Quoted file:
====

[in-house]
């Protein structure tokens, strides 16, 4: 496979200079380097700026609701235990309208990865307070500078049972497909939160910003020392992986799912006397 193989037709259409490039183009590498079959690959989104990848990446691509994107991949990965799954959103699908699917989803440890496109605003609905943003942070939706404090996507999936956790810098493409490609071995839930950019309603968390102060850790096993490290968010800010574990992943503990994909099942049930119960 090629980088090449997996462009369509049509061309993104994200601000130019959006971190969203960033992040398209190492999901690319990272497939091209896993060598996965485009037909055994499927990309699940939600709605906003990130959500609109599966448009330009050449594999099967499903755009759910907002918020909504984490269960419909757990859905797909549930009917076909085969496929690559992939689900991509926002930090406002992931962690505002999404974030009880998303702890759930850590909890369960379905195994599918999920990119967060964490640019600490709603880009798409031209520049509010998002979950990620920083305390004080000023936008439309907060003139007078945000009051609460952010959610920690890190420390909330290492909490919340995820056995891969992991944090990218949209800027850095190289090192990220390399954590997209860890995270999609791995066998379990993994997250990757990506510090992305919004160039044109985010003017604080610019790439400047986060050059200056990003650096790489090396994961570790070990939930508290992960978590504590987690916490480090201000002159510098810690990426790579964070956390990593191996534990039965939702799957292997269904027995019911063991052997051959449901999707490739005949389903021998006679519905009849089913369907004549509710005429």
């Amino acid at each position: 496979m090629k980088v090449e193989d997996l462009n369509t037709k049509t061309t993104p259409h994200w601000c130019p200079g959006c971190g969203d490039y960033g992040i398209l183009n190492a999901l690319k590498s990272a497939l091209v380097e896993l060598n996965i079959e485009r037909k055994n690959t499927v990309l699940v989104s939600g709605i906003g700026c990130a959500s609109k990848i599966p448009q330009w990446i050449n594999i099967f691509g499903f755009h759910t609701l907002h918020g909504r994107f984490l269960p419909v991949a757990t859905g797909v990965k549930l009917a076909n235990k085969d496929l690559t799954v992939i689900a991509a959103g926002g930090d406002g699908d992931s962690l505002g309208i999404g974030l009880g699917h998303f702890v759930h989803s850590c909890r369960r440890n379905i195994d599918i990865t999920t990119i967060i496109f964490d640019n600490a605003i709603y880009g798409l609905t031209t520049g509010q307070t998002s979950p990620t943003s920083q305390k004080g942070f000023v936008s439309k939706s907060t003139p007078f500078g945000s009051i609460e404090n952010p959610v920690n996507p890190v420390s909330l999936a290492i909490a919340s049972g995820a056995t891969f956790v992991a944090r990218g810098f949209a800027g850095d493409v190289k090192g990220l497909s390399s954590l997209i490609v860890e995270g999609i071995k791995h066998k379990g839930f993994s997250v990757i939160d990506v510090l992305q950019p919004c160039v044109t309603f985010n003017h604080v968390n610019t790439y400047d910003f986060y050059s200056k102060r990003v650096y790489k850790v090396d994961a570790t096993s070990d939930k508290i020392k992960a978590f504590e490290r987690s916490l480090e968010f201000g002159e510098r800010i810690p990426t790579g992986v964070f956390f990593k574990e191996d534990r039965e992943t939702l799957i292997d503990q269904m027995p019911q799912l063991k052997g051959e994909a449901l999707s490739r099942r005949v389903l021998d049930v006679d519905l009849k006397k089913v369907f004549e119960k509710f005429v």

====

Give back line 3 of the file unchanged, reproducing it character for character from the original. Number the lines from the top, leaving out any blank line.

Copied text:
């Amino acid at each position: 496979m090629k980088v090449e193989d997996l462009n369509t037709k049509t061309t993104p259409h994200w601000c130019p200079g959006c971190g969203d490039y960033g992040i398209l183009n190492a999901l690319k590498s990272a497939l091209v380097e896993l060598n996965i079959e485009r037909k055994n690959t499927v990309l699940v989104s939600g709605i906003g700026c990130a959500s609109k990848i599966p448009q330009w990446i050449n594999i099967f691509g499903f755009h759910t609701l907002h918020g909504r994107f984490l269960p419909v991949a757990t859905g797909v990965k549930l009917a076909n235990k085969d496929l690559t799954v992939i689900a991509a959103g926002g930090d406002g699908d992931s962690l505002g309208i999404g974030l009880g699917h998303f702890v759930h989803s850590c909890r369960r440890n379905i195994d599918i990865t999920t990119i967060i496109f964490d640019n600490a605003i709603y880009g798409l609905t031209t520049g509010q307070t998002s979950p990620t943003s920083q305390k004080g942070f000023v936008s439309k939706s907060t003139p007078f500078g945000s009051i609460e404090n952010p959610v920690n996507p890190v420390s909330l999936a290492i909490a919340s049972g995820a056995t891969f956790v992991a944090r990218g810098f949209a800027g850095d493409v190289k090192g990220l497909s390399s954590l997209i490609v860890e995270g999609i071995k791995h066998k379990g839930f993994s997250v990757i939160d990506v510090l992305q950019p919004c160039v044109t309603f985010n003017h604080v968390n610019t790439y400047d910003f986060y050059s200056k102060r990003v650096y790489k850790v090396d994961a570790t096993s070990d939930k508290i020392k992960a978590f504590e490290r987690s916490l480090e968010f201000g002159e510098r800010i810690p990426t790579g992986v964070f956390f990593k574990e191996d534990r039965e992943t939702l799957i292997d503990q269904m027995p019911q799912l063991k052997g051959e994909a449901l999707s490739r099942r005949v389903l021998d049930v006679d519905l009849k006397k089913v369907f004549e119960k509710f005429v």